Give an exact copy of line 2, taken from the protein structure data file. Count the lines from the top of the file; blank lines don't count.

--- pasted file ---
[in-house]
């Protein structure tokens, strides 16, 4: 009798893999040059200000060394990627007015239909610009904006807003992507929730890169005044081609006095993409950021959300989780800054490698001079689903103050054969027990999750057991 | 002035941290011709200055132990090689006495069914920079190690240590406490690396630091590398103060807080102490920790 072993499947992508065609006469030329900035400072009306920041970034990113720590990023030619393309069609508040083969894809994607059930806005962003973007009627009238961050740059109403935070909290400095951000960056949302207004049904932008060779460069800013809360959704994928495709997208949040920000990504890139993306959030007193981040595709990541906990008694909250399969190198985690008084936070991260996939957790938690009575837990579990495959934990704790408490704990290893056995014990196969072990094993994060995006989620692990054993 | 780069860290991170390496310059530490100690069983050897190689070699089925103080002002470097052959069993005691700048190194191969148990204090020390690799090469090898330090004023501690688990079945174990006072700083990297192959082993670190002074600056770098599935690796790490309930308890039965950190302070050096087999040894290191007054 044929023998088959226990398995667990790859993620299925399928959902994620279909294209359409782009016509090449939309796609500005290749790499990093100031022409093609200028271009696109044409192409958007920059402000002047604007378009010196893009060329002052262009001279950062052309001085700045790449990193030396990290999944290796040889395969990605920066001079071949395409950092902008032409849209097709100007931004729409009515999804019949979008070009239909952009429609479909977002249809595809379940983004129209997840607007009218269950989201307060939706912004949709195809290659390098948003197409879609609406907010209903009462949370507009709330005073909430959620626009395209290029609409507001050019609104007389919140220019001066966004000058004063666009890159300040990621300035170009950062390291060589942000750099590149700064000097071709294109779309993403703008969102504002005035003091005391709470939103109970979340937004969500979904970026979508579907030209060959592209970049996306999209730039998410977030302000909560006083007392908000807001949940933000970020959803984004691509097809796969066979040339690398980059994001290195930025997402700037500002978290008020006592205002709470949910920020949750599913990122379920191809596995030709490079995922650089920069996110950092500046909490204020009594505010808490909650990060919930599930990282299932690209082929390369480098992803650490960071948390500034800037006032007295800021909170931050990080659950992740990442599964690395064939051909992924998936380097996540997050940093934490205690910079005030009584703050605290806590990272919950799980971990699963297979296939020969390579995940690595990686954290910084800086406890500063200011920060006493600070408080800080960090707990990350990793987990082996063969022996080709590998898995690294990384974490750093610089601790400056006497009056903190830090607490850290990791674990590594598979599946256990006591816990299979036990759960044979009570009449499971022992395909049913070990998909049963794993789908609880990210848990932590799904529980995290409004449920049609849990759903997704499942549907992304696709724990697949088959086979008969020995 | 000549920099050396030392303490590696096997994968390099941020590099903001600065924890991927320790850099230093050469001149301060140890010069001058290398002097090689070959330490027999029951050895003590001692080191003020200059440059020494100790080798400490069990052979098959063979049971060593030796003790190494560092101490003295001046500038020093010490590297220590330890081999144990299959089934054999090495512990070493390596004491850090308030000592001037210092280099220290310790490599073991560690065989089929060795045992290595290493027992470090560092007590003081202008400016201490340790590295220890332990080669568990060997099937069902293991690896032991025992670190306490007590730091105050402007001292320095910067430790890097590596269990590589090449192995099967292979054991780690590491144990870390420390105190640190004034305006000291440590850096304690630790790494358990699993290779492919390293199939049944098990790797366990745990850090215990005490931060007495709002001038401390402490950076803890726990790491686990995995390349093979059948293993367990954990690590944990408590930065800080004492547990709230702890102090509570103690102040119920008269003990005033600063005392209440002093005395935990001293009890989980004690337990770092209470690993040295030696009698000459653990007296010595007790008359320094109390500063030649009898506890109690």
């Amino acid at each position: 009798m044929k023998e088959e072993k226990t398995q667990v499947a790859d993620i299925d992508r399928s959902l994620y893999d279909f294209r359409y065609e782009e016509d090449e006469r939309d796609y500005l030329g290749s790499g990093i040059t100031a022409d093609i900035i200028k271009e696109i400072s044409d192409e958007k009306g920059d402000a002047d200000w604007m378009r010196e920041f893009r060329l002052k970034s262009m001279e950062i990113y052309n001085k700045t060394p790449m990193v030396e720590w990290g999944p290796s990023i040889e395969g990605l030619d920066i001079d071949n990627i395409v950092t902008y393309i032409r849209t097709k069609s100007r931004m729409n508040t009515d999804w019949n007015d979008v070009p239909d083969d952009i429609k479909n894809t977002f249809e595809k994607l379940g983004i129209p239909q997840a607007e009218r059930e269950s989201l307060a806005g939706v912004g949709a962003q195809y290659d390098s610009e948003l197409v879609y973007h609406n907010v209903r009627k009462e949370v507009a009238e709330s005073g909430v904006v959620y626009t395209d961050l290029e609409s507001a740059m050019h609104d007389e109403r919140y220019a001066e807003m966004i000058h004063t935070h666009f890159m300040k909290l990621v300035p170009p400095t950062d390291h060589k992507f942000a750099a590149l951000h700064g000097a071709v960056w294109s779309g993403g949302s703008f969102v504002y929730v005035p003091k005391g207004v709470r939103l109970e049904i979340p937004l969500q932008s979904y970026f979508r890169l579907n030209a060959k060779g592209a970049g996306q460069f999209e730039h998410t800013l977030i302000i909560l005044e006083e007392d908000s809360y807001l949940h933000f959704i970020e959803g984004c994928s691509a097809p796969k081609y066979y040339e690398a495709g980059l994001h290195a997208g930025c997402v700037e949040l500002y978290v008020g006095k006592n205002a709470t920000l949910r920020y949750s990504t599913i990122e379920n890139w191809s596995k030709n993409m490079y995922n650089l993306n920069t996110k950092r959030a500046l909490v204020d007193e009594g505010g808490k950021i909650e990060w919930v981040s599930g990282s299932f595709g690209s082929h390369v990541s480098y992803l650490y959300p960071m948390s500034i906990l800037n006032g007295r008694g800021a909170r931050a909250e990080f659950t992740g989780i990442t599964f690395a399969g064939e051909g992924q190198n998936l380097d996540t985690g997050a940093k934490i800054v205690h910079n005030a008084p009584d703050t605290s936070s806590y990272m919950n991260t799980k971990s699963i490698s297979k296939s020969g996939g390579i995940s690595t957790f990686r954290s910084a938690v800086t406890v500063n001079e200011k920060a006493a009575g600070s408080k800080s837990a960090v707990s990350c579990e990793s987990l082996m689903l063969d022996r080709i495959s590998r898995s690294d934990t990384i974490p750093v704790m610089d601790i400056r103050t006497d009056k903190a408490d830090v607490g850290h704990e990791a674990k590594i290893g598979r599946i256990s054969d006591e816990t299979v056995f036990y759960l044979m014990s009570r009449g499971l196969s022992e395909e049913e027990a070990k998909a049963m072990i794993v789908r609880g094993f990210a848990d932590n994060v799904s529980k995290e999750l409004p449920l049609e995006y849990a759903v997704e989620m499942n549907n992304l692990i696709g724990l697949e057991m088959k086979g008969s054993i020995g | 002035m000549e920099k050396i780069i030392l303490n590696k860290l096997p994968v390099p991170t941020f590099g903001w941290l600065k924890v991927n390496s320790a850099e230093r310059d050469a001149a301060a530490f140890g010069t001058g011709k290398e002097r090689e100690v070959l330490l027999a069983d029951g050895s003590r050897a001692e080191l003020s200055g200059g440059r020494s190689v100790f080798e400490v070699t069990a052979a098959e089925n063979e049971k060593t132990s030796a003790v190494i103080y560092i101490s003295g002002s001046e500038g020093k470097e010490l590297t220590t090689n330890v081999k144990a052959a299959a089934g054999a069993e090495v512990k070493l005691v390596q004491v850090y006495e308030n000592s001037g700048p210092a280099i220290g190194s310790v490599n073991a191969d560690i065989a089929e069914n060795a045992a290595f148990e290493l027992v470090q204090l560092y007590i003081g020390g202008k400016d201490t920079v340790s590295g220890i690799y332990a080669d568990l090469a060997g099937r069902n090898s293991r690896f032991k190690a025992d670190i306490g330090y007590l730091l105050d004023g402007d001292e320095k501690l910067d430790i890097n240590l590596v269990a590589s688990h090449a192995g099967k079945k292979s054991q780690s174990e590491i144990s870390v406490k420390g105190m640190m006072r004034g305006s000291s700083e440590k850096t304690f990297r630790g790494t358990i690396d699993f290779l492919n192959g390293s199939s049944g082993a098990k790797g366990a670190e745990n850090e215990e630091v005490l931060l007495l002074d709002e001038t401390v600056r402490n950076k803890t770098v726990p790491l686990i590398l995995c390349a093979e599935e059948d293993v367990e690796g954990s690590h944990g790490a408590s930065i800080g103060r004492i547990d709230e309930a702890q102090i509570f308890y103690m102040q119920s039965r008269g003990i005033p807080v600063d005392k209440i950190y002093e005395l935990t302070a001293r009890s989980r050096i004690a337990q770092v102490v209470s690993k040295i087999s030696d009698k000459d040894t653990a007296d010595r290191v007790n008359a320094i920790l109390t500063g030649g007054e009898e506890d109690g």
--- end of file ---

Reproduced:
């Protein structure tokens, strides 16, 4: 009798893999040059200000060394990627007015239909610009904006807003992507929730890169005044081609006095993409950021959300989780800054490698001079689903103050054969027990999750057991 | 002035941290011709200055132990090689006495069914920079190690240590406490690396630091590398103060807080102490920790 072993499947992508065609006469030329900035400072009306920041970034990113720590990023030619393309069609508040083969894809994607059930806005962003973007009627009238961050740059109403935070909290400095951000960056949302207004049904932008060779460069800013809360959704994928495709997208949040920000990504890139993306959030007193981040595709990541906990008694909250399969190198985690008084936070991260996939957790938690009575837990579990495959934990704790408490704990290893056995014990196969072990094993994060995006989620692990054993 | 780069860290991170390496310059530490100690069983050897190689070699089925103080002002470097052959069993005691700048190194191969148990204090020390690799090469090898330090004023501690688990079945174990006072700083990297192959082993670190002074600056770098599935690796790490309930308890039965950190302070050096087999040894290191007054 044929023998088959226990398995667990790859993620299925399928959902994620279909294209359409782009016509090449939309796609500005290749790499990093100031022409093609200028271009696109044409192409958007920059402000002047604007378009010196893009060329002052262009001279950062052309001085700045790449990193030396990290999944290796040889395969990605920066001079071949395409950092902008032409849209097709100007931004729409009515999804019949979008070009239909952009429609479909977002249809595809379940983004129209997840607007009218269950989201307060939706912004949709195809290659390098948003197409879609609406907010209903009462949370507009709330005073909430959620626009395209290029609409507001050019609104007389919140220019001066966004000058004063666009890159300040990621300035170009950062390291060589942000750099590149700064000097071709294109779309993403703008969102504002005035003091005391709470939103109970979340937004969500979904970026979508579907030209060959592209970049996306999209730039998410977030302000909560006083007392908000807001949940933000970020959803984004691509097809796969066979040339690398980059994001290195930025997402700037500002978290008020006592205002709470949910920020949750599913990122379920191809596995030709490079995922650089920069996110950092500046909490204020009594505010808490909650990060919930599930990282299932690209082929390369480098992803650490960071948390500034800037006032007295800021909170931050990080659950992740990442599964690395064939051909992924998936380097996540997050940093934490205690910079005030009584703050605290806590990272919950799980971990699963297979296939020969390579995940690595990686954290910084800086406890500063200011920060006493600070408080800080960090707990990350990793987990082996063969022996080709590998898995690294990384974490750093610089601790400056006497009056903190830090607490850290990791674990590594598979599946256990006591816990299979036990759960044979009570009449499971022992395909049913070990998909049963794993789908609880990210848990932590799904529980995290409004449920049609849990759903997704499942549907992304696709724990697949088959086979008969020995 | 000549920099050396030392303490590696096997994968390099941020590099903001600065924890991927320790850099230093050469001149301060140890010069001058290398002097090689070959330490027999029951050895003590001692080191003020200059440059020494100790080798400490069990052979098959063979049971060593030796003790190494560092101490003295001046500038020093010490590297220590330890081999144990299959089934054999090495512990070493390596004491850090308030000592001037210092280099220290310790490599073991560690065989089929060795045992290595290493027992470090560092007590003081202008400016201490340790590295220890332990080669568990060997099937069902293991690896032991025992670190306490007590730091105050402007001292320095910067430790890097590596269990590589090449192995099967292979054991780690590491144990870390420390105190640190004034305006000291440590850096304690630790790494358990699993290779492919390293199939049944098990790797366990745990850090215990005490931060007495709002001038401390402490950076803890726990790491686990995995390349093979059948293993367990954990690590944990408590930065800080004492547990709230702890102090509570103690102040119920008269003990005033600063005392209440002093005395935990001293009890989980004690337990770092209470690993040295030696009698000459653990007296010595007790008359320094109390500063030649009898506890109690």